To all the schlemiels, schlimazels, nebbishes, nudniks, klutzes, putzes, shlubs, shmoes, shmucks, nogoodniks, and momzers that are out there pushing Spanish, I just want to say that I, for one, believe that English and only English deserves linguistic prominence in our American culture.

To tell the truth, it makes me so farklempt, I'm fit to plotz. This whole Spanish schmeer gets me broyges, especially when I hear these erstwhile mavens and luftmenschen kvetching about needing to learn Spanish.

What chutzpah! These shmegeges can tout their schlock about the cultural and linguistic diversity of our country, but I, for one, am not buying their shtick. It's all so much dreck, as far as I'm concerned. I exhort you all to be menshen about this and stand up to their fardrayte arguments and meshugganah, farshtunkene assertions. It wouldn't be kosher to do anything else. Remember, when all is said and done, we have English and they've got bubkes!

The whole myseh is a pain in my tuchas!

Priceless Will Rogers. Will Rogers was our greatest political sage. His sayings included.

+ Never slap a man who's chewing tobacco.

+ Never kick a cow chip on a hot day.

+ There are two theories to arguing with a woman...neither works.

+ Never miss a good chance to shut up.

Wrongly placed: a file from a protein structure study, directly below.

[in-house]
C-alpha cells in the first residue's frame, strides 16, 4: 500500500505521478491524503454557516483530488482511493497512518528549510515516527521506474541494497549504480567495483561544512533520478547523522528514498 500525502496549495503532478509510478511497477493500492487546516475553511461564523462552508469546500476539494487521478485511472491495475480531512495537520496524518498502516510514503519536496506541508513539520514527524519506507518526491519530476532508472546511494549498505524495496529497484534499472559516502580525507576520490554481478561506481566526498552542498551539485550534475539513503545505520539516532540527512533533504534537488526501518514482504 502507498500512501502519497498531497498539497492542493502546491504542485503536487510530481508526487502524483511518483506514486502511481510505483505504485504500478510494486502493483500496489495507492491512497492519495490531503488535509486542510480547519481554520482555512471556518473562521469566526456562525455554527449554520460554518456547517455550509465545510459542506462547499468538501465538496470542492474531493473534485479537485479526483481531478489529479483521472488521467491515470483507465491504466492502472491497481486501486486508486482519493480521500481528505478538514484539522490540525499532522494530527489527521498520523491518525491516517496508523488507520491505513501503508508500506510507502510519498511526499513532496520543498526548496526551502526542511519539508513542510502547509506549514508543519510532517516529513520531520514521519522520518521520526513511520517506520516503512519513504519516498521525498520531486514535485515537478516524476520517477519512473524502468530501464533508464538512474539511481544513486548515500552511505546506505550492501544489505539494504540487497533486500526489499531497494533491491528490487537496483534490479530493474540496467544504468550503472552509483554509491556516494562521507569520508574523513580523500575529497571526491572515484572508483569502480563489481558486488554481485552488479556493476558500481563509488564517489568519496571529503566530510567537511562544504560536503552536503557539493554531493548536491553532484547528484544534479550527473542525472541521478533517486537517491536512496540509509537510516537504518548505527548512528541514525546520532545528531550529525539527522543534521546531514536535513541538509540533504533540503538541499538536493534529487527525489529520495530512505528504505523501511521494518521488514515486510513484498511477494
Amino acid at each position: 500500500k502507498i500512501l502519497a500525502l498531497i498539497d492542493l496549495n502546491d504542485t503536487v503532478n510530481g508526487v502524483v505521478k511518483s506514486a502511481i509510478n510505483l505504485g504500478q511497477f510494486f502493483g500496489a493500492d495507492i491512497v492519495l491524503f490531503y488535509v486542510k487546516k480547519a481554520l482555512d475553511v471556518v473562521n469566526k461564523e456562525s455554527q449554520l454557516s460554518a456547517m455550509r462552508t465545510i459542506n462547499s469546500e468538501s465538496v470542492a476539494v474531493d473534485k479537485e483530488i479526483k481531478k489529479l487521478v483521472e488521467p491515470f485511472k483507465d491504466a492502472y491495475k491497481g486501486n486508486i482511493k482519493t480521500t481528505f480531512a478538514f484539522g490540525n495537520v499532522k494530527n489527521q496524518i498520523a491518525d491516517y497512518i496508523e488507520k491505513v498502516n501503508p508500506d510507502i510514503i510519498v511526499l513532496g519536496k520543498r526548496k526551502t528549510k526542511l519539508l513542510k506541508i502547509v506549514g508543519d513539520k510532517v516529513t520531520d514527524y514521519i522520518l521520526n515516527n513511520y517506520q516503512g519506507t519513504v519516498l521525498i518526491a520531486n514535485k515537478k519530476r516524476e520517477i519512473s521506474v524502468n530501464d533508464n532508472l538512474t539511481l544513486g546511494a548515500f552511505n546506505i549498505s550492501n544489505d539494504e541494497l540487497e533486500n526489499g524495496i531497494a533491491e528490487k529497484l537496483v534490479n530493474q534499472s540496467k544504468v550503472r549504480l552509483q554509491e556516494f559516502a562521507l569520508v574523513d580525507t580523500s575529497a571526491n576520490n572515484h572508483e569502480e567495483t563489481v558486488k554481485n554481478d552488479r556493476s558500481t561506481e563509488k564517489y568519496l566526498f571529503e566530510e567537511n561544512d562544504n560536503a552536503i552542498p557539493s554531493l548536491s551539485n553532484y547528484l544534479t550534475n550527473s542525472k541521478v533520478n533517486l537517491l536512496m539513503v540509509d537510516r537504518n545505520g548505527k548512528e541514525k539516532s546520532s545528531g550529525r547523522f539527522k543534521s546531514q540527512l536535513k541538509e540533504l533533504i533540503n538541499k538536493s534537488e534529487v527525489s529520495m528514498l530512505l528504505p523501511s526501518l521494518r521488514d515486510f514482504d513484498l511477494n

+ Always drink upstream from the herd.

+ If you find yourself in a hole, stop digging.

+. There are three kinds of men: The ones who learn by reading. The few who learn by observation. The rest of them have to pee on the electric fence and find out for themselves.

+ After eating an entire bull, a mountain lion felt so good he started roaring. He kept it up until a hunter came along and shot him. The moral:
When you're full of bull, keep your mouth shut.

This column is about my personal search for the perfect investment. I don't give investment advice. For that you have to be registered with regulatory authorities, which I am not. I am a reporter and an investor. I make my daily column -- Monday through Friday -- freely available for three reasons: Writing is good for sorting things out in my brain. Second, the column is research for a book I'm writing called "In Search of the Perfect Investment." Third, I encourage my readers to send me their ideas, concerns and experiences. That way we can all learn together. My email address is . You can't click on my email address. You have to re-type it . This protects me from software scanning the Internet for email addresses to spam. I have no role in choosing the Google ads. Thus I cannot endorse any, though some look mighty interesting. If you click on a link, Google may send me money. Please note I'm not suggesting you do. That money, if there is any, may help pay Claire's law school tuition. Read more about Google AdSense, click here and here.